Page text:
International Medical Products Price Guide Celebrates 30 Years With Expanded Edition And Digital Companion
- Formerly known as the International Drug Price Indicator Guide, the revised publication includes more than 80 non-pharmaceutical products
- The guide lists medical product prices on the international market
- An essential reference for anyone involved in the procurement of medical products
- Essential medicines, vaccines, immunologic agents, disinfectants, fluids and electrolytes, and diagnostic tests and agents are included
- The guide is maintained by US NGO Management Sciences for Health as a contribution toward making essential medical products available to all the world’s citizens and it may be copied freely for in-service education or other nonprofit use
ARLINGTON, Virginia — Management Sciences for Health (MSH), a global health NGO focused on saving lives and improving the health of some of the world’s most vulnerable people, announced today the release of the latest edition of the International Medical Products Price Guide, a list of medicine and medical product prices on the international market. First launched in 1986, the guide contains a spectrum of prices sourced from pharmaceutical suppliers, development organizations, and government agencies. It aims to make cost information more widely available in order to improve the procurement of medicines and medical products at lower prices.
The guide assists supply officers to determine the probable cost of medical products for their programs, allows users to compare current prices paid to prices available on the international market, or assess the potential financial impact of changes to a medicines list, and helps to support rational medicine use education.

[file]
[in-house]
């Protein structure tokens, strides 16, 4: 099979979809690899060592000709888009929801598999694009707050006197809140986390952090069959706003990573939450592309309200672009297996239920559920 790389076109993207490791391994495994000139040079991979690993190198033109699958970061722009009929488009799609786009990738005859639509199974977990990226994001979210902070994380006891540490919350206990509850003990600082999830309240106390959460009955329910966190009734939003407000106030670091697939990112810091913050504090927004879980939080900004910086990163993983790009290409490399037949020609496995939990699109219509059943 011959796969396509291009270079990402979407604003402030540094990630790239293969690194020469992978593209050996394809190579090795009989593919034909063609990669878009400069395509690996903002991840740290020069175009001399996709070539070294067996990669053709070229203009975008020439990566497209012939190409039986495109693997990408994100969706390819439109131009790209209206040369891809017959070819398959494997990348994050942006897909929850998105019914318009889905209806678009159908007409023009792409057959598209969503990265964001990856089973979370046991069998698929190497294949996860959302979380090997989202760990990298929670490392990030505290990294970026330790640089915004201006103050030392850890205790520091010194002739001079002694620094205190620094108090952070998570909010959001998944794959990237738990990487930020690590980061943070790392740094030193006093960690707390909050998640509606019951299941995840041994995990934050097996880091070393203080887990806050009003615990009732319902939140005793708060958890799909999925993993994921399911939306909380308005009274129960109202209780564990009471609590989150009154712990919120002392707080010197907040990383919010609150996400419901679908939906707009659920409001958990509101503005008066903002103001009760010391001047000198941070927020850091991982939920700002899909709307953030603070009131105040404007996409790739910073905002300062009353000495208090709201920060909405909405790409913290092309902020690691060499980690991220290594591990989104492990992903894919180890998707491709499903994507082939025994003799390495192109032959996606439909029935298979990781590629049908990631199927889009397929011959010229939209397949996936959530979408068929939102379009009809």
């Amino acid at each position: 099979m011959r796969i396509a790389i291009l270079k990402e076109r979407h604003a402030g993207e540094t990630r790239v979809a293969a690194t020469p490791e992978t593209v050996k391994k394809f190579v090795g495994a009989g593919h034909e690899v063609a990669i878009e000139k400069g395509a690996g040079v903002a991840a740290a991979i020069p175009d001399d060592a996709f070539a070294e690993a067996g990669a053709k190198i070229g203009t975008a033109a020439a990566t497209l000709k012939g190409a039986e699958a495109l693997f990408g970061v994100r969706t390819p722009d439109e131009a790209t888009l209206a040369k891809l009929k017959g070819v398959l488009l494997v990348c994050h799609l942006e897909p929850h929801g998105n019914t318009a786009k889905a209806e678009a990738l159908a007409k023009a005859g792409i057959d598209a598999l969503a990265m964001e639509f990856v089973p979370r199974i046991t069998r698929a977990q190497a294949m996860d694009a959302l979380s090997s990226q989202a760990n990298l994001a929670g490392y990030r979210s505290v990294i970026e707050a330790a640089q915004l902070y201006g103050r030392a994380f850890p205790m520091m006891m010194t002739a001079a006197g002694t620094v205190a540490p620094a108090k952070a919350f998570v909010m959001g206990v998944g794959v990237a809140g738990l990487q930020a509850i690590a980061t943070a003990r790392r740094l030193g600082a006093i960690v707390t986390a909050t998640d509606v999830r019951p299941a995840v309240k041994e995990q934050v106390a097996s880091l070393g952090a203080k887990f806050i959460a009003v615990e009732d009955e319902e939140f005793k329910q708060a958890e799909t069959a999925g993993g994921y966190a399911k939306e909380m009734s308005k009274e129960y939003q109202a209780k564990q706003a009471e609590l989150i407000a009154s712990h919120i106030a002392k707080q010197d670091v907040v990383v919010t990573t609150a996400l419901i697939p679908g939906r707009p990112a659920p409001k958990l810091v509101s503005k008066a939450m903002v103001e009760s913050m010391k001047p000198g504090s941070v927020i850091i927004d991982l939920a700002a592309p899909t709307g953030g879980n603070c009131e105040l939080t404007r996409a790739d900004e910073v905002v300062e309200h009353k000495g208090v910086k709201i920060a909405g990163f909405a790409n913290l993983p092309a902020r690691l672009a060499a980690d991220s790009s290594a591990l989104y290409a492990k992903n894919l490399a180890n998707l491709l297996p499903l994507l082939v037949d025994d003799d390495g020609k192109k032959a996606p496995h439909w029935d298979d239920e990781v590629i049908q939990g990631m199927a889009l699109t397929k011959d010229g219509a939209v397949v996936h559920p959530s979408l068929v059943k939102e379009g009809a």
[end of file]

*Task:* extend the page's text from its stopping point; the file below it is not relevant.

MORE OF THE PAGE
“Prices and financing are inescapable factors in determining access to essential medicines,” said Douglas Keene, Vice President of MSH’s Pharmaceuticals and Health Technologies Group. “The guide is an essential reference for anyone involved in the procurement of medical products. It can help countries working toward the Sustainable Development Goal 3 on access to safe, effective, quality and affordable essential medicines and vaccines for all.”
Lower prices can be obtained through bulk purchasing, competition, skillful negotiation, and sound supply management. Comparative price information may help in price negotiations, in locating new supply sources, and in assessing the efficiency of local procurement systems.
The International Medical Products Price Guide primarily focuses on essential medicines, but also includes other products. Items from the WHO Essential Medicines Lists (EMLs) are always included. In addition, vaccines, immunologic agents, disinfectants, fluids and electrolytes, and diagnostic tests and agents are typically covered. Increasingly, medicines required for cancer treatment and chronic disease care, and strengths and dosage forms required for pediatric care are being added to the database. New products are added to the guide each year, as the information reported to us changes.
In addition to a new name and new data, MSH has launched a new website for the guide: www.mshpriceguide.org. It contains online data from 1996 to the present and data from 1991 in the printed versions. The site allows users to define and save lists of products, so as to compare prices, estimate costs, or download data. The new site graphs the historical prices for each product to see changes over time easily.
The publication is maintained by MSH as a contribution toward making essential medical products available to all the world’s citizens. It may be copied freely for in-service education or other nonprofit use.
Additional information on medicines pricing and financing can also be found at the WHO website: http://www.who.int/medicines/areas/access.
Management Sciences for Health (MSH) builds strong health systems that deliver everything it takes—people, money, medicine, information, and facilities—to prevent disease, treat illness, and empower people to lead healthier lives. For more than 45 years in over 150 countries, MSH has worked shoulder to shoulder with our partners to build strong, locally-led health systems that improve reproductive, maternal and child health; fight infectious disease; and control chronic illness. Our work will not be done until all people in need have equitable access to health care. For further information, visit www.msh.org.